worriment (poem #6)

I’ve kept most of my concert stubs as evidence that I once left the house.

I’ve thrown away lovers as evidence that I am not a hoarder.

You hear the word “lover,” and panic hits the metacarpals.

A blame game of, it takes two—and yes, we do consider criticism, and often misinterpret love for hate, and lust for love, and all of the above.

But during outbreaks and contagions—

I keep insects on the corners of my mouth, 

I keep you on the corners of my mind,

I keep me glued to disproportion in case an earthquake hits.

I keep me looking forward for something good to eat.

We live with a degree of how important we have told each other we should be.

We are as important as the dirt beneath our feet.

We’ve built—erected monuments for our cocks to educate, 

the salient drip of what we call our language, one of the ways we assimilate.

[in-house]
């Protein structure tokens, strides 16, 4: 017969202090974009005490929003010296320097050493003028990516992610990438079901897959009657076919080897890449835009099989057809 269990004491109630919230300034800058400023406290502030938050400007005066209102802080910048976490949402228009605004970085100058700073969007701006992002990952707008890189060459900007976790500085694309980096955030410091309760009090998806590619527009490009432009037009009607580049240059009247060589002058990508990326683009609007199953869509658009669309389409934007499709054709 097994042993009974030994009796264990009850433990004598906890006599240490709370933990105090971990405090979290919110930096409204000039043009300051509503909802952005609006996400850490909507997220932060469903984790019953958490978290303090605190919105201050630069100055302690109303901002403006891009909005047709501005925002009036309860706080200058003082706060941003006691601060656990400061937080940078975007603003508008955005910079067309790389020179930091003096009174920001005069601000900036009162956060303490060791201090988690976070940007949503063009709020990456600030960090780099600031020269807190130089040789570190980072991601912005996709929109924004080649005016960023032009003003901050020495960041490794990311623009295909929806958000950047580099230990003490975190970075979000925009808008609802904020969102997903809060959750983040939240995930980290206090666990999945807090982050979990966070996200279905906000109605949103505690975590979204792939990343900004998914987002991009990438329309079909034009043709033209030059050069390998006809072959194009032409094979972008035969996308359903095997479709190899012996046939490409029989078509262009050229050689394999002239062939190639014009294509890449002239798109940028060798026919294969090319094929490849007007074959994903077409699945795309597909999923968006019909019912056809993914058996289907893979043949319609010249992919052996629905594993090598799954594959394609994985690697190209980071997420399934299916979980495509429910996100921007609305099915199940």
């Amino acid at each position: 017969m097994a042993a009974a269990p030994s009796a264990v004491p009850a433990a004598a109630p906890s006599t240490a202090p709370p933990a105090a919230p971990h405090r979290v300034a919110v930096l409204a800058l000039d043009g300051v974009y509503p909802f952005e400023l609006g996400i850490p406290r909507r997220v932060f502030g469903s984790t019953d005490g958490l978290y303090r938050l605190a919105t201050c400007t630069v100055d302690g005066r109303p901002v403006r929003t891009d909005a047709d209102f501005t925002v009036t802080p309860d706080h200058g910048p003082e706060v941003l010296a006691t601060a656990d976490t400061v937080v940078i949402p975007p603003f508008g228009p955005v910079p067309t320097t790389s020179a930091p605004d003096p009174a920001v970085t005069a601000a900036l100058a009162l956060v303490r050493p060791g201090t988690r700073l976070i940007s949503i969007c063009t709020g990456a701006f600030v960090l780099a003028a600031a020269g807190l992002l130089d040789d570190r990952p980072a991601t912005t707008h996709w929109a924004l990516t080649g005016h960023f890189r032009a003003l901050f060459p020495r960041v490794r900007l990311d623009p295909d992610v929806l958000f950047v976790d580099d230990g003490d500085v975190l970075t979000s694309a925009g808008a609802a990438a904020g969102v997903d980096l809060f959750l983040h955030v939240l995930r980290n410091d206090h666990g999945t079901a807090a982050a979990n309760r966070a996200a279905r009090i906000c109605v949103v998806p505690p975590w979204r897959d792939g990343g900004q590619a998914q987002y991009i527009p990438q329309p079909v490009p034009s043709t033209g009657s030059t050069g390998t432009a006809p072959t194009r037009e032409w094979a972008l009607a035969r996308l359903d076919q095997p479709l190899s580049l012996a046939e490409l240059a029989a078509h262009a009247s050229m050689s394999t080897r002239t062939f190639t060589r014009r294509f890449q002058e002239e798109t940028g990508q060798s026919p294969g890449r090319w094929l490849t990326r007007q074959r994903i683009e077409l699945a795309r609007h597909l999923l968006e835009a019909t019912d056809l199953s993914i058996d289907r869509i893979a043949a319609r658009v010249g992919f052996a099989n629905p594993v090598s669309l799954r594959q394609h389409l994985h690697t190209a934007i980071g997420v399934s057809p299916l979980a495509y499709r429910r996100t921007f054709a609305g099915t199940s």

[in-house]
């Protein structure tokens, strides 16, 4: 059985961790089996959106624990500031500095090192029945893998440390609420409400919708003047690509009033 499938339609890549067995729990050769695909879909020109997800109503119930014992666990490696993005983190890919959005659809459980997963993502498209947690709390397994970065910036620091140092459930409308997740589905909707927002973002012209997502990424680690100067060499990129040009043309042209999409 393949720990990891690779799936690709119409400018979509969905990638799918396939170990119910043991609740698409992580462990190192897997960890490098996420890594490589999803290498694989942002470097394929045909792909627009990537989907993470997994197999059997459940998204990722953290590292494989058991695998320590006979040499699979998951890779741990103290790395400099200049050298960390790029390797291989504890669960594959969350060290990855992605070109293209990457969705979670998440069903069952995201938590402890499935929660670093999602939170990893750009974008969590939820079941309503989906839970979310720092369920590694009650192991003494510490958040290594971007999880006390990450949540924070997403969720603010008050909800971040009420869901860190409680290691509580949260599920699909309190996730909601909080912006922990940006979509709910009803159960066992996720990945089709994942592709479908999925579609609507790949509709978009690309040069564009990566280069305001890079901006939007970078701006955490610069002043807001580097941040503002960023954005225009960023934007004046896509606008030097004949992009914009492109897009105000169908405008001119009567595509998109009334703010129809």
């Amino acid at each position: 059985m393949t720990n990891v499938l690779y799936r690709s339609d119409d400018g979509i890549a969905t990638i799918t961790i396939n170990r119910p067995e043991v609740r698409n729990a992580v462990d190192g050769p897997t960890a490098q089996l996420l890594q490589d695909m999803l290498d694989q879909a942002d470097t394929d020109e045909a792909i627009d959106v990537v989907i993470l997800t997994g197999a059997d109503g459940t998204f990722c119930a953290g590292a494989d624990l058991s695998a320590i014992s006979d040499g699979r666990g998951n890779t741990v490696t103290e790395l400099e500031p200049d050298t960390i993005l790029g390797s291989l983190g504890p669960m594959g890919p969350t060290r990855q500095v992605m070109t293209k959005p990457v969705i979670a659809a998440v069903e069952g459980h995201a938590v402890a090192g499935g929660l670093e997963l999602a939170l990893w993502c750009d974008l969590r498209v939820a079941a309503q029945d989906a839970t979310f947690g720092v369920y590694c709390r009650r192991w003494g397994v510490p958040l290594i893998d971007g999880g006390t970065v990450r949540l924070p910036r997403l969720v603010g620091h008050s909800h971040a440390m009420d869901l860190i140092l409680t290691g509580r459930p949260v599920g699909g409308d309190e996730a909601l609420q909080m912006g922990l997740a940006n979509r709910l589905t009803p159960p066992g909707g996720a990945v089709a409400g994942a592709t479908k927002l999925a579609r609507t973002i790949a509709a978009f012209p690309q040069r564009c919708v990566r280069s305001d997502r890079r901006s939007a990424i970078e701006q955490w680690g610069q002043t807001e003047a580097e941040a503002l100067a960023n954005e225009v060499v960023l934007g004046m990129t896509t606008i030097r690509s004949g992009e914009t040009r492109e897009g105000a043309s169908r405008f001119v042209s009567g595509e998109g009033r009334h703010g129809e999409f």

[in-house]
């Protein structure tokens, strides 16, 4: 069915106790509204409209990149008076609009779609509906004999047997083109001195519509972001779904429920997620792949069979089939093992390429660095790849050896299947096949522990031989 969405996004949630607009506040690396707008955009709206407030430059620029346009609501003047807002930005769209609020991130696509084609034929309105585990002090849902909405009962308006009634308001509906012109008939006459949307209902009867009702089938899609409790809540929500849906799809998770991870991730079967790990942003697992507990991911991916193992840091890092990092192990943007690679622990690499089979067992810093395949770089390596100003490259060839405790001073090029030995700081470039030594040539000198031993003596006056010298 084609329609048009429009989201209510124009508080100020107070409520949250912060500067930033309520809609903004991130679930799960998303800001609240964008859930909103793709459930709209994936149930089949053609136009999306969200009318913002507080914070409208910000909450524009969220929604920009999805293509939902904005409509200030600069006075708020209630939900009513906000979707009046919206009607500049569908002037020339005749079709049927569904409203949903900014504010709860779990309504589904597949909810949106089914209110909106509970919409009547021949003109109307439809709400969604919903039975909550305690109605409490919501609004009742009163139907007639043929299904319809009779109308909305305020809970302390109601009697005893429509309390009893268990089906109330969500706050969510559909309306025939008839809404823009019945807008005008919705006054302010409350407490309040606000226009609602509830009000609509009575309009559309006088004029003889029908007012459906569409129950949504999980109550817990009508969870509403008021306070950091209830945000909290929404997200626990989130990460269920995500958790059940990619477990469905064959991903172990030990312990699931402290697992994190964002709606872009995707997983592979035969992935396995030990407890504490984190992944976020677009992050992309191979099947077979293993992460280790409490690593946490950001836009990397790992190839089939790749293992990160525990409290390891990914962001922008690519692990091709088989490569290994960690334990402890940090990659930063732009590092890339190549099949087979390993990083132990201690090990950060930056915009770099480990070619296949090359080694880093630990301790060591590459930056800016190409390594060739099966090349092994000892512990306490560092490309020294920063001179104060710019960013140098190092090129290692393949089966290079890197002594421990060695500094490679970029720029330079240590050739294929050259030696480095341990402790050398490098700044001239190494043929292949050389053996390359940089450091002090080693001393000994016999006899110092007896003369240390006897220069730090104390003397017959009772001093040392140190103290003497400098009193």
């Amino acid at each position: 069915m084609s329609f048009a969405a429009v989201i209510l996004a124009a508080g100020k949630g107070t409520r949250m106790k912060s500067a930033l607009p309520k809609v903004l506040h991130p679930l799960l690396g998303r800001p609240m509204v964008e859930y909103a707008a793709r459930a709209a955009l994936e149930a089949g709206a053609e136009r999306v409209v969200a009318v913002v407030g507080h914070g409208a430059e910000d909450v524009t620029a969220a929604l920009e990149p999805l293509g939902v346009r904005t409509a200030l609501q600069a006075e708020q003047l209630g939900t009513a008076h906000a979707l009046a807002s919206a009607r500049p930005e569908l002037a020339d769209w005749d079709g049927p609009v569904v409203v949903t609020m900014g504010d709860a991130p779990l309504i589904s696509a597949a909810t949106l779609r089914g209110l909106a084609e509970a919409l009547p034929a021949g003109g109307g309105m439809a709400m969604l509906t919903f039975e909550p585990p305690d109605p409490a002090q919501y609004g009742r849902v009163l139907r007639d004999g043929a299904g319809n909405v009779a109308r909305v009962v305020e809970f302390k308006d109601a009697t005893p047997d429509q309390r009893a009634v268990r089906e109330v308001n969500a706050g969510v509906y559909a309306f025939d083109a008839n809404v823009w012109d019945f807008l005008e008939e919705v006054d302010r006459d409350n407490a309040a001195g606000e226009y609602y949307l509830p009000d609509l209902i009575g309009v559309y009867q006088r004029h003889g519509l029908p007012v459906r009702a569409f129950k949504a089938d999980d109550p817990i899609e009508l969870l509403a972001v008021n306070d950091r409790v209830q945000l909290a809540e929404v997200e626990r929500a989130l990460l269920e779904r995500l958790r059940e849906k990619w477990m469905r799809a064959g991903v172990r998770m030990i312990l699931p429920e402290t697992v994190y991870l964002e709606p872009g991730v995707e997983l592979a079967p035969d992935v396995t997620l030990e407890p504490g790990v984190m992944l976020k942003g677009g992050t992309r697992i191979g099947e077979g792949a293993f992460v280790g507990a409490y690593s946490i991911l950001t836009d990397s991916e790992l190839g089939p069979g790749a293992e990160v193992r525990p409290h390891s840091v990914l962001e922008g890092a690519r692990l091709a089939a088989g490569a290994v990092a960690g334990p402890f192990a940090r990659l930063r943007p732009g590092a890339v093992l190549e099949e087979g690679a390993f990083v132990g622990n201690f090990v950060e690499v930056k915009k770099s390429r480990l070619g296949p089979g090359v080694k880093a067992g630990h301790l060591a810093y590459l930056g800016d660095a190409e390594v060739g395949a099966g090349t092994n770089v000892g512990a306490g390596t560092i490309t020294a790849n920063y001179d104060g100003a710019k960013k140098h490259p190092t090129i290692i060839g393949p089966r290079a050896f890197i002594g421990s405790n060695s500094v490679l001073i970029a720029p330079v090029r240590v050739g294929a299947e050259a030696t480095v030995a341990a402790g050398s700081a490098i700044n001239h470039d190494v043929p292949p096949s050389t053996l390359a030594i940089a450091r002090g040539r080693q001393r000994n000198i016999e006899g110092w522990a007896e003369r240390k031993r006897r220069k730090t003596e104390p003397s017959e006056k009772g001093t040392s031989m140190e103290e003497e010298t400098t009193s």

Milk dripping from the precipice we’ve cut to hide our bought distresses.

How many more times can I let you fuck me dry in hiked up dresses?

We are American, or human, more than—

We have enough to share but we are solitaire—wet necks hanging from whatever we can find there.

As days turn, and minds churn, I remind myself that—

I’ve kept most of my concert stubs as evidence that I once left the house.

I’ve thrown away lovers as evidence that I am not a hoarder.

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